Tumorigenesis is the process involved in the production of a new tumor or tumors.
A molecule that controls intestinal cell growth plays a dual role maintaining gut health and promoting diseases such as cancer, says a study in eLife.
The principles of the gene network for colon tumorigenesis have been identified by a KAIST research team. The principles will be used to find the molecular target for effective anti-cancer drugs in the future. Further, this research gained attention for using a systems biology approach, which is an integrated research area of IT and BT.
Primary liver cancer is now the second leading cause of cancer-related death worldwide, and its incidences and mortality are increasing rapidly in the United Stated. In late stages of the malignancy, there are no effective treatments or drugs.
A human gene called p53, which is commonly known as the "guardian of the genome," is widely known to combat the formation and progression of tumors. Yet, mutant forms of p53 have been linked to more cases of human cancer than any other gene.
Research by Rutgers Cancer Institute of New Jersey investigators shows the targeting of a binding protein of mutant p53 known as Rac1 could lead to new therapeutic strategies for patients whose cancer carries mutations in the p53 gene.
In an innovative approach to colorectal cancer (CRC) prevention and treatment, scientists are studying ways to replace missing metabolites in patients prone to gut inflammation and CRC.
Scientists reveal that a fault in the process that copies DNA during cell division can cause epigenetic changes that may be inherited for up-to five generations.
Aging is the continuing process of such stress exposures, and with advancing age (normal aging), we must carry lots of senescent cells within our bodies. Senescent cells also often provide some ‘bad influences’ to surrounding healthy cells; such as chronic inflammation and tumorigenesis
The initiating oncogenic event in almost half of human lung adenocarcinomas is still unknown, a fact that complicates the development of selective targeted therapies.
Glioblastoma is a primary brain tumor with dismal survival rates, even after treatment with surgery, chemotherapy, and radiation.
Many potent anti-cancer drugs have major drawbacks -- they fail to mix with water, which means they will have a limited solubility in blood, and they lack selectivity to cancer cells.
A research group from the University of Seville has revealed the role that the protein Rrm3 plays in the repair of breaks that occur during the replication of DNA, by using the yeast Saccharomyces cerevisiae as a model organism.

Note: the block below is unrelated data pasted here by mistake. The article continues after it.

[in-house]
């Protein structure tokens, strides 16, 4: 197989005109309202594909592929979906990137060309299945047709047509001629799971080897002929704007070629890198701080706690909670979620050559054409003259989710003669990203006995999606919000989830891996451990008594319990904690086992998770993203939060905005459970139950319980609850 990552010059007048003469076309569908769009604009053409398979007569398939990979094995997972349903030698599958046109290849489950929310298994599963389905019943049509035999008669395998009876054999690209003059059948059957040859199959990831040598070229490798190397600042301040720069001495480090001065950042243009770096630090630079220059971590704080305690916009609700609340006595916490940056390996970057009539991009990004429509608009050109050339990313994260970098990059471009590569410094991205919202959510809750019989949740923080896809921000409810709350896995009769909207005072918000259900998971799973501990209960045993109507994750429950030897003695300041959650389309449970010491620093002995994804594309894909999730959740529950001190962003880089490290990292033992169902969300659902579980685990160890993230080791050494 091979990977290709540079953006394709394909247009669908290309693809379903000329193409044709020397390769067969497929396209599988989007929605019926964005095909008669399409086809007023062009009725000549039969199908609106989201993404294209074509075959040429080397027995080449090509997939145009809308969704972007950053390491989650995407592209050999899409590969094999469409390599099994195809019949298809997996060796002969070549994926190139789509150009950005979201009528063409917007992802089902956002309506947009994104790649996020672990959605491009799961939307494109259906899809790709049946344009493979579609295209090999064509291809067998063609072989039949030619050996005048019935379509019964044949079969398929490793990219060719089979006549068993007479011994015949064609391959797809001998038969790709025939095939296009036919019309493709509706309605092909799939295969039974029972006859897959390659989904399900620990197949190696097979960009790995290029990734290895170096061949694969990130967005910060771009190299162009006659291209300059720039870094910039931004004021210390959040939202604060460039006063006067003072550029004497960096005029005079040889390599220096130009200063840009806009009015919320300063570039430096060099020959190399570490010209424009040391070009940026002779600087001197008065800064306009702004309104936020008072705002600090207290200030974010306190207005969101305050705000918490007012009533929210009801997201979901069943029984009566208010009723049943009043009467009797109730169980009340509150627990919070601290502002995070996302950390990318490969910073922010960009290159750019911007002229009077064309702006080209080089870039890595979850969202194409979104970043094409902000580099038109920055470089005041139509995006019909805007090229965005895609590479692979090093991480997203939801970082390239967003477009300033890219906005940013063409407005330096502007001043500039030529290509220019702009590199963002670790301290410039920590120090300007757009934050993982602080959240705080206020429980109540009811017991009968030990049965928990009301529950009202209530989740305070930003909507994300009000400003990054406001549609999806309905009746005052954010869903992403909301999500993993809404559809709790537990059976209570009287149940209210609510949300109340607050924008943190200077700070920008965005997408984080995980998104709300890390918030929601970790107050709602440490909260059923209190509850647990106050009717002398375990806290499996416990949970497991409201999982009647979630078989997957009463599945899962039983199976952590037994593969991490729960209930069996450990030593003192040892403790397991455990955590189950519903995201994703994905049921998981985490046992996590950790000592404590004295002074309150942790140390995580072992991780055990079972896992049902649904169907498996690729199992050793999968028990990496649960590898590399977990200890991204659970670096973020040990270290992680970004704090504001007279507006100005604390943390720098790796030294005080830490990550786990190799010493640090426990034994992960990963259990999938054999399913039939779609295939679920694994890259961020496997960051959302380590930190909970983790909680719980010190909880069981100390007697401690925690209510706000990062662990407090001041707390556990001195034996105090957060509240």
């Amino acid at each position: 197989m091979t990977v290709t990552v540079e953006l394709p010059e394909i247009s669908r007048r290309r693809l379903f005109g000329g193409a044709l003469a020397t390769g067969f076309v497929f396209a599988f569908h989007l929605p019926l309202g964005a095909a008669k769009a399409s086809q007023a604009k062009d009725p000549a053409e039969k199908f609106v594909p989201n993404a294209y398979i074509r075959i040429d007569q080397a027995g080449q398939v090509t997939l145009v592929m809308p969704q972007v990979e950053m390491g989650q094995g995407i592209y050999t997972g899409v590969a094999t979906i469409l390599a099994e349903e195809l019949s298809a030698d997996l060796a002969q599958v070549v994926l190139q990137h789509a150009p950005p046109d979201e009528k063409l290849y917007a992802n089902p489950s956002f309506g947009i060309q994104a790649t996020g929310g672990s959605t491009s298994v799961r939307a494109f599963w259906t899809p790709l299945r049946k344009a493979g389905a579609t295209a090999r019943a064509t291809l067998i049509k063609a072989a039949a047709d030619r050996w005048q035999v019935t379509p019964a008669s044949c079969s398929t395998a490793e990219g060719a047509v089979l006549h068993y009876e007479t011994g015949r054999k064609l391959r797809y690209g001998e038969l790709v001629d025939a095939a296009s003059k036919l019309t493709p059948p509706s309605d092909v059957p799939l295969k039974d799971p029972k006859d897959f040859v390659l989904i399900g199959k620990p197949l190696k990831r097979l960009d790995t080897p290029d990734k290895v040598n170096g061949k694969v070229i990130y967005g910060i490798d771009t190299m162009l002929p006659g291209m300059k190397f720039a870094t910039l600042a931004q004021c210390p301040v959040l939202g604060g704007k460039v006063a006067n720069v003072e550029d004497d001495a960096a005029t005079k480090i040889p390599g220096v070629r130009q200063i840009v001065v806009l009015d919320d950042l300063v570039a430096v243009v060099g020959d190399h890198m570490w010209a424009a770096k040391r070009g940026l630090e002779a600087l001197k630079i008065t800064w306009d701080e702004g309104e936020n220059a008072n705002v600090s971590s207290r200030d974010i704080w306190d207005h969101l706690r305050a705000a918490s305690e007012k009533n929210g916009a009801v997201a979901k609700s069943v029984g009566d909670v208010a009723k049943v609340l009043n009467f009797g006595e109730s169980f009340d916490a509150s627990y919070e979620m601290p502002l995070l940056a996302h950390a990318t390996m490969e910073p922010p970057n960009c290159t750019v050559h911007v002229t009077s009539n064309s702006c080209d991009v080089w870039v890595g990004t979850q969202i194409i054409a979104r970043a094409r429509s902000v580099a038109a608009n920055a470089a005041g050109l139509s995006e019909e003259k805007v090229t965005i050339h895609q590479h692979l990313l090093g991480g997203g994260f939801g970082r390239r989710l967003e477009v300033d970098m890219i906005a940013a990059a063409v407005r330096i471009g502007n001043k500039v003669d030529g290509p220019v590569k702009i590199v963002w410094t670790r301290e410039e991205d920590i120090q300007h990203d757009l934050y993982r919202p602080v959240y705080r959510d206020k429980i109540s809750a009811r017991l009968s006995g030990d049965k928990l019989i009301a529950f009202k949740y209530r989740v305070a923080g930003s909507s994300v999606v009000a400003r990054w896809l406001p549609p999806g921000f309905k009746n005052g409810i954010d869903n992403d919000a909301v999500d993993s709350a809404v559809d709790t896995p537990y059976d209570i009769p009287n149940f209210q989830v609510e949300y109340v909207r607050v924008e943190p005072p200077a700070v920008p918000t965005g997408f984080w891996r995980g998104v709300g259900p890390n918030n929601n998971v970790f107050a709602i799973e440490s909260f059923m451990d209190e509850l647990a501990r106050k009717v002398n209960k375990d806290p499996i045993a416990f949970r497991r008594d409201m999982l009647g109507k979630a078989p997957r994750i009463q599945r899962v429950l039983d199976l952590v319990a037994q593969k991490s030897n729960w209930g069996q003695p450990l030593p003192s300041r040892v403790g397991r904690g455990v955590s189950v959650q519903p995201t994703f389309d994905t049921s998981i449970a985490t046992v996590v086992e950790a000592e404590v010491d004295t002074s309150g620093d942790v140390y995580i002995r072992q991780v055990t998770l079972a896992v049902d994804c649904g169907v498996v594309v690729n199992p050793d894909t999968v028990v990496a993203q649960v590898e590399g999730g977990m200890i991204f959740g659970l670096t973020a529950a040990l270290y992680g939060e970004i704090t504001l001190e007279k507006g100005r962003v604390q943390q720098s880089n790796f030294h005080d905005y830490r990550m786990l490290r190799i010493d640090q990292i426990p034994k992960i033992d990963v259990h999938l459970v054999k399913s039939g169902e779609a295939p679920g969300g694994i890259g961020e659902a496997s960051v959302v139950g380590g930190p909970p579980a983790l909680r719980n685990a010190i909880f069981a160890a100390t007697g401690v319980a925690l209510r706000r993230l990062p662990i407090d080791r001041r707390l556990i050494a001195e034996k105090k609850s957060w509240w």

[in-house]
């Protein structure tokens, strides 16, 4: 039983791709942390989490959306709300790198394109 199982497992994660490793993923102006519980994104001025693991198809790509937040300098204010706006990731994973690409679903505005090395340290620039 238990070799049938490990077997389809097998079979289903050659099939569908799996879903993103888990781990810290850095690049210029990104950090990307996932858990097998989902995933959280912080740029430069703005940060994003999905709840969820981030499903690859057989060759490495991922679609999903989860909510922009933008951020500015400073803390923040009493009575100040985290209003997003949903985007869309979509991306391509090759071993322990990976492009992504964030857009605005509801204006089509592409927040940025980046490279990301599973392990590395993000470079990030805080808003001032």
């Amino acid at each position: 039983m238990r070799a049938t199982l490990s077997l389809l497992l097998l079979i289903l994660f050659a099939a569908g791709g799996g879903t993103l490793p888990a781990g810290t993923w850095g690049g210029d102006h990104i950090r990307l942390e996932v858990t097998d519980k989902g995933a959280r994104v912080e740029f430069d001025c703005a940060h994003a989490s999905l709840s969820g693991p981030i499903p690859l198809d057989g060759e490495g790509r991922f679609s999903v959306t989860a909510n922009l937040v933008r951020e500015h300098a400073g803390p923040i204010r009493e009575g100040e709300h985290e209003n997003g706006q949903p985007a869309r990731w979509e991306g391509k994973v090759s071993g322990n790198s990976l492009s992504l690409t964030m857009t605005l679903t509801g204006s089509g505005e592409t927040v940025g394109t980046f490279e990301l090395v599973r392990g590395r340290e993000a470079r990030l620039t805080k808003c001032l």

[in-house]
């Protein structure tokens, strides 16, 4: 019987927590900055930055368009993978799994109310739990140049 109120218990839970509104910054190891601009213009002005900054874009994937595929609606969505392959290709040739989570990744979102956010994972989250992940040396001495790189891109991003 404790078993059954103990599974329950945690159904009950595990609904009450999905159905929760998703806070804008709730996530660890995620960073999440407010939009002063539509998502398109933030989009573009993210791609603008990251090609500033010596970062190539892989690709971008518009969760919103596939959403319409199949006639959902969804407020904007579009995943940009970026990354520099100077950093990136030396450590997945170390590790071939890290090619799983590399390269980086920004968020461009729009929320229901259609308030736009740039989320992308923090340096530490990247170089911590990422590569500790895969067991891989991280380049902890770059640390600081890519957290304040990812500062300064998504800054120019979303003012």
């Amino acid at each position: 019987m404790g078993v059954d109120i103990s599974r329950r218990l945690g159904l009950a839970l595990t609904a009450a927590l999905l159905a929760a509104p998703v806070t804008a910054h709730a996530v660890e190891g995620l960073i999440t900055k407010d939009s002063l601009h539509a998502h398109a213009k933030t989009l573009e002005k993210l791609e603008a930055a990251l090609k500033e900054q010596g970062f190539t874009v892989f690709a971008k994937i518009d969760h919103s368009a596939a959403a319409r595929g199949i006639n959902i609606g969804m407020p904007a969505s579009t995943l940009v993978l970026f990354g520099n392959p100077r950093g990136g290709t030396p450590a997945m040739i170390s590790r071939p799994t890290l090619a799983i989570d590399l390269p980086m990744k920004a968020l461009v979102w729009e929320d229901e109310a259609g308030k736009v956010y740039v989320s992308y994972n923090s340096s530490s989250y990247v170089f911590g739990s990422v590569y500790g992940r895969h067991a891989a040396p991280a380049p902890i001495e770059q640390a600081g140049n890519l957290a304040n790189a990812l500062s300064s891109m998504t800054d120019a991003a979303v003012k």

Current view is that cancer development is initiated from cells that acquire initial DNA mutations. These in turn provoke additional defects, and ultimately the affected cells begin to proliferate in an uncontrolled manner to develop primary tumors.
Researchers from Princeton University's Department of Molecular Biology have identified a small RNA molecule that helps maintain the activity of stem cells in both healthy and cancerous breast tissue.
The low oxygen concentrations that prevail in many tumors enhance their propensity to metastasize to other tissues. Researchers at Ludwig-Maximilians-Universitaet in Munich led by Professor Heiko Hermeking have now uncovered the molecular mechanism that links the two phenomena.
Identification and functional validation of proteins involved in tumorigenesis are essential steps toward advancing cancer precision medicine. In The Journal of Clinical Investigation researchers from VIB, KU Leuven together with colleagues from INSERM now report the important role for FES in the initiation and progression of melanoma, a malignant type of skin cancer, that is notoriously quick to metastasize and that responds poorly to existing cancer treatments.
After five years of hard work, China has completed the world's largest kinase-based whole-cell screening library for high-throughput drug assay.
The malignant transformation of hepatocytes is the origin of most hepatocellular carcinomas, an aggressive type of liver cancer with high mortality rates. But these cells do not act alone.
The gene p53 is the most commonly mutated gene in cancer - it is p53's job to monitor cells for DNA damage and to mark damaged cells for destruction and so cancer cells with mutated DNA must disable p53 before it disables them.
Nearly 50 years into the "war" on cancer, doctors possess weapons that once would have seemed magical in their tumor-killing specificity.